Joyce Rupp has a prayer that reminds me of the need to remain constant in the desire to serve for the good of the world – even as our small corner of it has an effect on the whole. Pray it with me if you will for renewal of heart and hope.
Flame of Love, Enkindler of Hearts, enlighten my mind to recognize where my love has grown dim. Spark renewed desire in my heart to give myself ever more completely to your service. Beam your grace through my being so I respond freely. May the fruits of your love be harvested through me. I will share them generously. Amen. (Prayer Seeds, p.174)
When I think of the courage necessary to the first Christians as they shared their beliefs in Jesus and found resistance that led to beatings and vilification, I’m honored to have an opportunity to do the same with radically different outcomes. I am certainly not comparing myself to St. Paul and his gift of preaching! The only similarity is that I will leave in a few hours for a destination in Pennsylvania, close to 225 miles away. Unlike in Paul’s day, the trip will take me about four hours and the travel conditions will simply necessitate paying attention while I drive.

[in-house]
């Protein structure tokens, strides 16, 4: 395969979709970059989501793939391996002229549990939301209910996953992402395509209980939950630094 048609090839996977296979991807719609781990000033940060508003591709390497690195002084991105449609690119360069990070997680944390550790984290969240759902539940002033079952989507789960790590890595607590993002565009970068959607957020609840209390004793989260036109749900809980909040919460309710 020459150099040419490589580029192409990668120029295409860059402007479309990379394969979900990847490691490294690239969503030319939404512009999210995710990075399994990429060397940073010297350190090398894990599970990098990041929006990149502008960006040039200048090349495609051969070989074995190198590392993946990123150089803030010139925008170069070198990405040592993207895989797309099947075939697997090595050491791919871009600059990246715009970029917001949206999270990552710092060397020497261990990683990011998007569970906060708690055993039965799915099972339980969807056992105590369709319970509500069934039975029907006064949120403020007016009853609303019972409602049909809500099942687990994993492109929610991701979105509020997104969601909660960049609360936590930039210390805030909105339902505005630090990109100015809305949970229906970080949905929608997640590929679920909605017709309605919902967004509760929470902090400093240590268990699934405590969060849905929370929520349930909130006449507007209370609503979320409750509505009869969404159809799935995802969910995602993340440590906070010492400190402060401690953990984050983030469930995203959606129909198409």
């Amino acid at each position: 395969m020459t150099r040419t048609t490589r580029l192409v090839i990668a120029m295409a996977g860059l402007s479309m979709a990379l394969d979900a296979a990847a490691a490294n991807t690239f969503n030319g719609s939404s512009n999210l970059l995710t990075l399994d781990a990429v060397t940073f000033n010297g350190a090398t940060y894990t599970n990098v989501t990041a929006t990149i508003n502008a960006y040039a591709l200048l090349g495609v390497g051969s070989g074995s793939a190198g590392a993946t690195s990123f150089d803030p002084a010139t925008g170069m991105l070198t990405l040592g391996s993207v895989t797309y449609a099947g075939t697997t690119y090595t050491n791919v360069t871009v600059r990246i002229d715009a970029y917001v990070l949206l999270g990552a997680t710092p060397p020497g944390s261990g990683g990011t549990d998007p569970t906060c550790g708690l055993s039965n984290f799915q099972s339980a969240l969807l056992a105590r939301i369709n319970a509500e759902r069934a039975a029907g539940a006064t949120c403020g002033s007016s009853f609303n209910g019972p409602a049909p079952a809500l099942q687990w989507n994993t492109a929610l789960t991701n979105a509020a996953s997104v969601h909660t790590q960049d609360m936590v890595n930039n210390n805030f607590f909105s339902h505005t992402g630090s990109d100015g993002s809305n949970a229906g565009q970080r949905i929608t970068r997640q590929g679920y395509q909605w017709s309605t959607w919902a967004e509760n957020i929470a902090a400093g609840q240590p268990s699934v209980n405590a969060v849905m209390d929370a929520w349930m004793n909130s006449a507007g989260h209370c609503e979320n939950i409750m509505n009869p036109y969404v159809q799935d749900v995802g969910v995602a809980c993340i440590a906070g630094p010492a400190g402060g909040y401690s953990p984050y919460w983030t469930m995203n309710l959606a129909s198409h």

I’m going to lead a retreat for members of a parish in Maryland – a “getaway” weekend for them in what I’m told are beautiful surroundings. Of the almost 50 participants, I only know the person organizing the retreat. That’s always daunting as there’s no guarantee that my presentations about “putting on the mind of Christ” with a focus on centering prayer meditation will please them. It was the first line of the first reading that began to put me at ease this morning, however. I read, “One night while Paul was in Corinth, the Lord said to him in a vision, ‘Do not be afraid. Go on speaking, and do not be silent, for I am with you.'” (ACTS 18:9 – I love those instances when it seems God is speaking directly to me!)